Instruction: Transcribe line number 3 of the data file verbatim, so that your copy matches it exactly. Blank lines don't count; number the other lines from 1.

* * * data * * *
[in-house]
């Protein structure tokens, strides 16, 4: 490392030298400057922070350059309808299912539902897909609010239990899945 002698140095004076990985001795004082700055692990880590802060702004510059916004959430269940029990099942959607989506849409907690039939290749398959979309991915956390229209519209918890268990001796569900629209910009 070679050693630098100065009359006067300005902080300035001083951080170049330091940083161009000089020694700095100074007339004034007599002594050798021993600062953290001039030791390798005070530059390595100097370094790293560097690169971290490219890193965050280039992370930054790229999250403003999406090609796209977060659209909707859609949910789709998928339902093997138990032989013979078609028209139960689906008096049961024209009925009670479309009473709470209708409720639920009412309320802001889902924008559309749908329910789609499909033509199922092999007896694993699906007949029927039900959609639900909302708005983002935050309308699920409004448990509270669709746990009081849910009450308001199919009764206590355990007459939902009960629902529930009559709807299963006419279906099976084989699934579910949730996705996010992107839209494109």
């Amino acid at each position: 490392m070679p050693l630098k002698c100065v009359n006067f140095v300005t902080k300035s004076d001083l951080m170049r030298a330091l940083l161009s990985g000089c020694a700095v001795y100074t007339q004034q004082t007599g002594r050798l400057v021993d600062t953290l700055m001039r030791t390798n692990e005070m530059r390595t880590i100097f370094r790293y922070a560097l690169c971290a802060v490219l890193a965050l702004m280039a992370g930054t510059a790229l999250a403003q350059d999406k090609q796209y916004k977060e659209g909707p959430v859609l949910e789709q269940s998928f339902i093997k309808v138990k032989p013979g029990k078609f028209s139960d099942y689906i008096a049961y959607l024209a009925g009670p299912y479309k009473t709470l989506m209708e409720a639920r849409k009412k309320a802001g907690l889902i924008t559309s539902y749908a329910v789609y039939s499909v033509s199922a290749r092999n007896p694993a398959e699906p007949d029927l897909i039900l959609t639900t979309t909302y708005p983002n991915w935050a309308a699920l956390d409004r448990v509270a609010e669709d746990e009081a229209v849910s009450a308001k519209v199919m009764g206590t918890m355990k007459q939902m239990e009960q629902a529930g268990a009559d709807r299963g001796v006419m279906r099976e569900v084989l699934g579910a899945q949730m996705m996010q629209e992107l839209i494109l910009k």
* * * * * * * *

């Amino acid at each position: 490392m070679p050693l630098k002698c100065v009359n006067f140095v300005t902080k300035s004076d001083l951080m170049r030298a330091l940083l161009s990985g000089c020694a700095v001795y100074t007339q004034q004082t007599g002594r050798l400057v021993d600062t953290l700055m001039r030791t390798n692990e005070m530059r390595t880590i100097f370094r790293y922070a560097l690169c971290a802060v490219l890193a965050l702004m280039a992370g930054t510059a790229l999250a403003q350059d999406k090609q796209y916004k977060e659209g909707p959430v859609l949910e789709q269940s998928f339902i093997k309808v138990k032989p013979g029990k078609f028209s139960d099942y689906i008096a049961y959607l024209a009925g009670p299912y479309k009473t709470l989506m209708e409720a639920r849409k009412k309320a802001g907690l889902i924008t559309s539902y749908a329910v789609y039939s499909v033509s199922a290749r092999n007896p694993a398959e699906p007949d029927l897909i039900l959609t639900t979309t909302y708005p983002n991915w935050a309308a699920l956390d409004r448990v509270a609010e669709d746990e009081a229209v849910s009450a308001k519209v199919m009764g206590t918890m355990k007459q939902m239990e009960q629902a529930g268990a009559d709807r299963g001796v006419m279906r099976e569900v084989l699934g579910a899945q949730m996705m996010q629209e992107l839209i494109l910009k």